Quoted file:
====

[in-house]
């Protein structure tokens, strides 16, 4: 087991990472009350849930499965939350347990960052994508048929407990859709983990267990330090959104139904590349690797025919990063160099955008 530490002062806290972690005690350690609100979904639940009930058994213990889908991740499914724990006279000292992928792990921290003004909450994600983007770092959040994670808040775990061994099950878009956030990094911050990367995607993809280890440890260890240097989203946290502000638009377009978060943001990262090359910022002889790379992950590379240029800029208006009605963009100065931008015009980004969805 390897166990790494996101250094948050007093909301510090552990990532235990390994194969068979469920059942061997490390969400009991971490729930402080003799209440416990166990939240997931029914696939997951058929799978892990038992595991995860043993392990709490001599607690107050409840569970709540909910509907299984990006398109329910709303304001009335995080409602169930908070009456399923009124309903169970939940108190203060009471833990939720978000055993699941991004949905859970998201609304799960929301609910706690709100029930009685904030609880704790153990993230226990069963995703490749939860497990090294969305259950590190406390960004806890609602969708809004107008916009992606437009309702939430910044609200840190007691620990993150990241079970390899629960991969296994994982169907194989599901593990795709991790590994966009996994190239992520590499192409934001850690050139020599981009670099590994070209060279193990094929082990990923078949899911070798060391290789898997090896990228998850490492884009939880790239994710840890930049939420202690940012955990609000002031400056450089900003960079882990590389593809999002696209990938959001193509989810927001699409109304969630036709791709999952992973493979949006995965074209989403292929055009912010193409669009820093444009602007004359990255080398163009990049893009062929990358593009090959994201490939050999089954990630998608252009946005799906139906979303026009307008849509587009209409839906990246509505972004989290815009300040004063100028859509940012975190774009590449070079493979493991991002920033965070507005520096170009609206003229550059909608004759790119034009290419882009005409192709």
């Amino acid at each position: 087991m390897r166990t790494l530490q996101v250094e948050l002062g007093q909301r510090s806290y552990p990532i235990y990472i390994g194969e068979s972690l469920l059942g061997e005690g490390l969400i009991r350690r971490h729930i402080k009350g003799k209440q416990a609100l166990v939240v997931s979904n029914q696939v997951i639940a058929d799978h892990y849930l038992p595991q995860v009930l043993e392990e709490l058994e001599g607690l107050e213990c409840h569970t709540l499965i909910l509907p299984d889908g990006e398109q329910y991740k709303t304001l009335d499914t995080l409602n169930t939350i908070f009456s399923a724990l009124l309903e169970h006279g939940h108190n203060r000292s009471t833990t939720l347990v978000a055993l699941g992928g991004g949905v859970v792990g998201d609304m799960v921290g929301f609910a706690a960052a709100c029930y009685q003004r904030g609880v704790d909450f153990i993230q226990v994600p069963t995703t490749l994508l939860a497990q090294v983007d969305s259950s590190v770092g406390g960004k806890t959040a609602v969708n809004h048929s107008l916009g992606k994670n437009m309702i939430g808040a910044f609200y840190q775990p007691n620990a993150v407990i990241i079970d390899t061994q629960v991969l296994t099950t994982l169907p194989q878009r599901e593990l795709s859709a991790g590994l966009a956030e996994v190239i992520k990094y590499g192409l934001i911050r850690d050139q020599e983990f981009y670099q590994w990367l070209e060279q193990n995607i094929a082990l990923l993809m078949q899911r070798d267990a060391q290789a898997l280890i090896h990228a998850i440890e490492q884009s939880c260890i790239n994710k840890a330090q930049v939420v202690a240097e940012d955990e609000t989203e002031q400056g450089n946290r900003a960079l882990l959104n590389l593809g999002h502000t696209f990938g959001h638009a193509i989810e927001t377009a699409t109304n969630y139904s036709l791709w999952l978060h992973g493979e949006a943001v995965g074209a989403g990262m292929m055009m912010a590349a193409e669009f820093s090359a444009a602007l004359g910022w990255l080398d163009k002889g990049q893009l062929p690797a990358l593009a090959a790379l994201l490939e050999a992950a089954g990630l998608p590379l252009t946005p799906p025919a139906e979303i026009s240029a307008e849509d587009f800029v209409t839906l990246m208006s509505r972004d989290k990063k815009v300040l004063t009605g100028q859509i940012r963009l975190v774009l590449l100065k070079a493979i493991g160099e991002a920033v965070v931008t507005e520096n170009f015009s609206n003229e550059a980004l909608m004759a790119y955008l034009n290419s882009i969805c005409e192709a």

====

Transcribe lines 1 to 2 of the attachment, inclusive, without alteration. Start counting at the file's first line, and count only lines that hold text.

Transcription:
[in-house]
């Protein structure tokens, strides 16, 4: 087991990472009350849930499965939350347990960052994508048929407990859709983990267990330090959104139904590349690797025919990063160099955008 530490002062806290972690005690350690609100979904639940009930058994213990889908991740499914724990006279000292992928792990921290003004909450994600983007770092959040994670808040775990061994099950878009956030990094911050990367995607993809280890440890260890240097989203946290502000638009377009978060943001990262090359910022002889790379992950590379240029800029208006009605963009100065931008015009980004969805 390897166990790494996101250094948050007093909301510090552990990532235990390994194969068979469920059942061997490390969400009991971490729930402080003799209440416990166990939240997931029914696939997951058929799978892990038992595991995860043993392990709490001599607690107050409840569970709540909910509907299984990006398109329910709303304001009335995080409602169930908070009456399923009124309903169970939940108190203060009471833990939720978000055993699941991004949905859970998201609304799960929301609910706690709100029930009685904030609880704790153990993230226990069963995703490749939860497990090294969305259950590190406390960004806890609602969708809004107008916009992606437009309702939430910044609200840190007691620990993150990241079970390899629960991969296994994982169907194989599901593990795709991790590994966009996994190239992520590499192409934001850690050139020599981009670099590994070209060279193990094929082990990923078949899911070798060391290789898997090896990228998850490492884009939880790239994710840890930049939420202690940012955990609000002031400056450089900003960079882990590389593809999002696209990938959001193509989810927001699409109304969630036709791709999952992973493979949006995965074209989403292929055009912010193409669009820093444009602007004359990255080398163009990049893009062929990358593009090959994201490939050999089954990630998608252009946005799906139906979303026009307008849509587009209409839906990246509505972004989290815009300040004063100028859509940012975190774009590449070079493979493991991002920033965070507005520096170009609206003229550059909608004759790119034009290419882009005409192709």